I’m still learning to use OmniFocus, and I am trying a method where I flag my primary daily tasks, but I’m curious if anyone uses a way to emphasize their weekly goals? Right now I put them into Evernote, but I’d love to hear other options.
I would highly suggest checking out Getting Things Done, it is the primary methodology behind a typical Omni Focus workflow and without understand the key components of this methodology it might be though to really make sense of why things are where they are.
Thanks. I’m working through it now! I expect it will take me some time to get the bugs sorted out.
Yeah totally, it took me a few solid weeks to get into the swing of things, but I have no idea how I ever lived before this. :)
Wishing you the best of luck!
I’m a hardcore GTDist, and have used it for the last decade. I have found value, though, in goal-setting in the course of a Weekly Review for the next one.
In OF, I have a Goals context which sits second front he top of my Contexts list, where I will articulate per-project things I want to see progress (some of my projects are pretty long term). Obviously, this isn’t necessary for projects that last only a few days, and while I could use the Notes field for this in my Projects (clarifying the outcomes that these projects are moving towards), I found a separate task in my face to be more effective.
I also have a Goals perspective to focus me in on those things through the week.
Of course, YMMV, but I found this to be a great complement to project-level planning and context-level doing.
Thanks. Can you help me better understand how you implement this? For instance, if a particular task is a weekly goal, do you change it’s context to @goals? Or do you add a new set of tasks as goals?
Yup, I have a Goals context, second form the top of my Contexts. I use tasks with a Context of “Goals” to represent what I want to achieve between its creation and my next Weekly Review, so those tasks/goals each belong to the Project they represent progress in.
In this way, I see the goals when I look at Projects, but I can also look at them through a Goals perspective that I made (requires OF Pro), which groups tasks by Project, including only the Goals Context.
Hope that helps, @nomyrealname!
I like to visit my projects perspective every week and pick three projects. These three projects become my Big Rocks for the week. I like to print out the title of the project and the overall goal about what will be achieved. I put it on my wall near my desk.
Then I focus on each project in OmniFocus and print out the next 5-10 tasks. Then I’ll print that out and put it in a clipboard. I work off of these pages and check them off when I’m working on them.
It is nice to be able to select the tasks and select Edit > Copy as Taskpaper. Then I paste the clipboard contents into a text editor and print that out.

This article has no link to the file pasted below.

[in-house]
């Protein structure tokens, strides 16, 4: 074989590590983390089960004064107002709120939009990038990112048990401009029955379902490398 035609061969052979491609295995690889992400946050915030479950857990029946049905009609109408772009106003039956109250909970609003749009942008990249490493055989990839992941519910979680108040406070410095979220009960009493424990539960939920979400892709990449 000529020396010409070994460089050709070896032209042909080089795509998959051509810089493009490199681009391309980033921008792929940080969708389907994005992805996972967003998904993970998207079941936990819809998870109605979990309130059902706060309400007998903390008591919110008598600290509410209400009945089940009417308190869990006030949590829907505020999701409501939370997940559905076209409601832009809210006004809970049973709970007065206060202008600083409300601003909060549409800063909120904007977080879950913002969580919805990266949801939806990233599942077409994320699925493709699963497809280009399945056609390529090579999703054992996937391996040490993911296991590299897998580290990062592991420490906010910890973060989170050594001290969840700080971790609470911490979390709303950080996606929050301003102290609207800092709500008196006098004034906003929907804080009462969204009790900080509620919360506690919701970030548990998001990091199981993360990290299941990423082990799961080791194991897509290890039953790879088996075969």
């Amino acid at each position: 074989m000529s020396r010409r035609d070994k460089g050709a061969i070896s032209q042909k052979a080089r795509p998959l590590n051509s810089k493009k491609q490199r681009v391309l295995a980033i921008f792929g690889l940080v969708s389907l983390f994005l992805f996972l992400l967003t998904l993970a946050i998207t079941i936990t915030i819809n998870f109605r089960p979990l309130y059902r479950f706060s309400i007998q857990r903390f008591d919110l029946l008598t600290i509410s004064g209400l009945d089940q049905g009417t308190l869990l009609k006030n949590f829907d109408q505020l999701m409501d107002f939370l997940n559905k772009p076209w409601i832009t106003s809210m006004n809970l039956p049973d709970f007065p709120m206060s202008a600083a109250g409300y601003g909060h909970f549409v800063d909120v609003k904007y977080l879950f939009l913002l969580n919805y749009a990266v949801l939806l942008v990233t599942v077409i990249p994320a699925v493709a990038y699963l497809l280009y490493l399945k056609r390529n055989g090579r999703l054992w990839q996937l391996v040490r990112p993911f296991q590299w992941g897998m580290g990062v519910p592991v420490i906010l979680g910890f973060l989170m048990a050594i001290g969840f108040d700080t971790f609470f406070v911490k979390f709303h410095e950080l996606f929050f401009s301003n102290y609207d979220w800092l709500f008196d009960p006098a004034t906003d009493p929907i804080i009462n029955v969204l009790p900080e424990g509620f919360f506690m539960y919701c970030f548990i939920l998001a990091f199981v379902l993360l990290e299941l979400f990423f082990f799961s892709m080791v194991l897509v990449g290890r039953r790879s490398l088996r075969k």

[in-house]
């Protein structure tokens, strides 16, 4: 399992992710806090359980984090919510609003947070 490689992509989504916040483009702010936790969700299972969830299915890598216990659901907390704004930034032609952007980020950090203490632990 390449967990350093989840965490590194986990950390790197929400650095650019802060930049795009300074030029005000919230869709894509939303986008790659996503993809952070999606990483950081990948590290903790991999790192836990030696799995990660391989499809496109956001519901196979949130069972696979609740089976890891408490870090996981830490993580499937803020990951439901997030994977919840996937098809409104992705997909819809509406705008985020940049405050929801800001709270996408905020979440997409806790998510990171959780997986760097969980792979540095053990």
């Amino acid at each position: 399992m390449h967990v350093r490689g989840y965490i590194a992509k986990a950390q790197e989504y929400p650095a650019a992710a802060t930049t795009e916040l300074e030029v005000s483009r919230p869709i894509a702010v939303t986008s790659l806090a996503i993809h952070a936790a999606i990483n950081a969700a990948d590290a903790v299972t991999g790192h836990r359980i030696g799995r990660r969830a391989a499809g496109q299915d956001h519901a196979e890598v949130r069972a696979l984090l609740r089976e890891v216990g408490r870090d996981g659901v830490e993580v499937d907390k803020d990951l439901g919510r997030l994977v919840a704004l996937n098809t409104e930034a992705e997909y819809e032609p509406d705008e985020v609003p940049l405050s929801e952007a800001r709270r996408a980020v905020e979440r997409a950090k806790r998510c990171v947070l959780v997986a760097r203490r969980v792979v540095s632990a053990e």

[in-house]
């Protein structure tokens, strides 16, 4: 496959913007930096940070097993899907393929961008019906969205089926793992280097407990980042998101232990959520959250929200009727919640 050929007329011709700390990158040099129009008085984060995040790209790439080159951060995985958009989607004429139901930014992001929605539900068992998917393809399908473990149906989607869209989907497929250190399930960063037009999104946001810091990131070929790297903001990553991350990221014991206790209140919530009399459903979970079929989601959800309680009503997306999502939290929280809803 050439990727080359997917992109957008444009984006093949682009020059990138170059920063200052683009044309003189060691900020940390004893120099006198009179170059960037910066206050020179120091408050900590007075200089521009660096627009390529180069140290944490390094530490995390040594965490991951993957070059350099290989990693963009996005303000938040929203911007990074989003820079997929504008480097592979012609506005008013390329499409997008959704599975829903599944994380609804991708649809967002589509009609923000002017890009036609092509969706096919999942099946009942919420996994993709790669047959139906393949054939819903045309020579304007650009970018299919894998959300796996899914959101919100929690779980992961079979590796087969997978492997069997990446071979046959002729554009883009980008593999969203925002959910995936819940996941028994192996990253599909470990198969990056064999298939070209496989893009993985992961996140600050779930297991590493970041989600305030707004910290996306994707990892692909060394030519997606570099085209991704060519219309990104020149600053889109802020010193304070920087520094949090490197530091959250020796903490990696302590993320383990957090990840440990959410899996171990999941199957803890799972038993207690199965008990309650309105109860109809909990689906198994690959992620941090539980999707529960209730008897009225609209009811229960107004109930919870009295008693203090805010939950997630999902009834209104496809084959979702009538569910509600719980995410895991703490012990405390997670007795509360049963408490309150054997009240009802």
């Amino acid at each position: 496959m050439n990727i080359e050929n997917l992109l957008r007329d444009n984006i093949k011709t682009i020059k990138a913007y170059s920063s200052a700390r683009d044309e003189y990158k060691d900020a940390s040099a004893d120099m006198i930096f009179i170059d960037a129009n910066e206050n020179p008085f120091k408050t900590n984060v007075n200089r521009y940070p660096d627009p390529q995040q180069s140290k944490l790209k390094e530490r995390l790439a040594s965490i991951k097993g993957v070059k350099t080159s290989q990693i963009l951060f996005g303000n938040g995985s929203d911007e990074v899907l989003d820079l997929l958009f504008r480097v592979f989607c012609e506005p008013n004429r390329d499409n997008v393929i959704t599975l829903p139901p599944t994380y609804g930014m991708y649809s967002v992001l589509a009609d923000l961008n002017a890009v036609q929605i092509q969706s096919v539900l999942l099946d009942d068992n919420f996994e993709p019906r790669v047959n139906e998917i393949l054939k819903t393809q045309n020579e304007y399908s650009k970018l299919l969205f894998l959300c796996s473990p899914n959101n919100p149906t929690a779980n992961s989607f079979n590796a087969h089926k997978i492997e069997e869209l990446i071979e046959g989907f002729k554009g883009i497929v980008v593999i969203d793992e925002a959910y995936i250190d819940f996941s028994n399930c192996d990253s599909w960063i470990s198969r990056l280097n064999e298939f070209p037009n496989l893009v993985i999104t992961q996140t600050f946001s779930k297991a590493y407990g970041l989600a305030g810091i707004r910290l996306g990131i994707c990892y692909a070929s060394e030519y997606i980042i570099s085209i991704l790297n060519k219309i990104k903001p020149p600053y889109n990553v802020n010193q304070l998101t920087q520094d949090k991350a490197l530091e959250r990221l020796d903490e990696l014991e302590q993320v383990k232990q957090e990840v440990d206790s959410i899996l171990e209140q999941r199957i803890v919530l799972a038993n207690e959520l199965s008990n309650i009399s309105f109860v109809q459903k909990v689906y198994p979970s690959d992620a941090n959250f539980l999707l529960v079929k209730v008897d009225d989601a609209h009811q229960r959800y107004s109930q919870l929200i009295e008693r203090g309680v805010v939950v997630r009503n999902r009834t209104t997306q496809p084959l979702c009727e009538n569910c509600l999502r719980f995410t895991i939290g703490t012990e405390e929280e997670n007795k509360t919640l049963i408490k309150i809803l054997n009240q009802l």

When the week is done, I can either elect to continue working on the current 3 Big Rocks or swap them out for 1-3 other projects.
@wilsonng Great workflow! Similarly, when I do set my goals, I carry a max of 3-4 for a week, because yeah, more is unrealistic.
Three Big Rocks seems to be a nice amount. Projects are the big dreams and goals we want to work on. Having 3 big rocks on top of our daily maintenance tasks will keep us busy for the rest of our lives.
I always seem to get stuck in the day to day things such as balancing the checkbook, daily/weekly office reports, routine tasks.
So it does feel nice that we can do our daily busy work and still find time for our big rocks.
Thanks all, great to hear about your approaches. For what it’s worth I’m a college professor, and I typically have 2-4 unencumbered hours a day to work on my daily tasks and big picture projects. My job is nominally 40% teaching, 40% research, and 20% service, but more realistically it is 30% service, 50% teaching, and 20% research. My goals with GTD and Omnifocus are to make sure my time is distributed appropriately among my responsibilities, to find ways to focus more on research, to grow more as a scientist and teacher, and to work fewer nights, weekends, and holidays. Like many of us, there are a thousand distractions every day that threaten to keep me from working on my Big Rocks. Also, like many of us, my job responsibilities tend to exceed a reasonable work week.
What I’ve been doing is defining a primary set of weekly goals that are associated with important projects on which I am passionate about, a primary set of “essential goals” that are time-dependent and significant (8-10 hours long)–tasks that are not necessarily fun, but are required (like grading tests or reviewing an NSF proposal), and then a series of smaller tasks that I need to get done (e.g. write HW4, or fill out form X, email person Y).
For contexts I use teaching, research, miscellaneous, and service. Every week on Sunday I modify an Evernote note “Weekly to do” that lays out these tasks. Then in my daily review I examine what has been done on that list, review my Omnifocus lists, and create a “Daily to do” with a rough schedule (such as “2-4 pm, work on task X”, “4-5 pm meeting with students”). Big Rocks get scheduled in the mornings if possible so I can prioritize them. Most days I revise this schedule as a log that I upload to IDoneThis. But I don’t really analyze this regularly.
I’m still reading the GTD book and implementing the techniques, and I feel like I am not using Omnifocus as efficiently as I could be, so I find others’ use cases on these forms very helpful.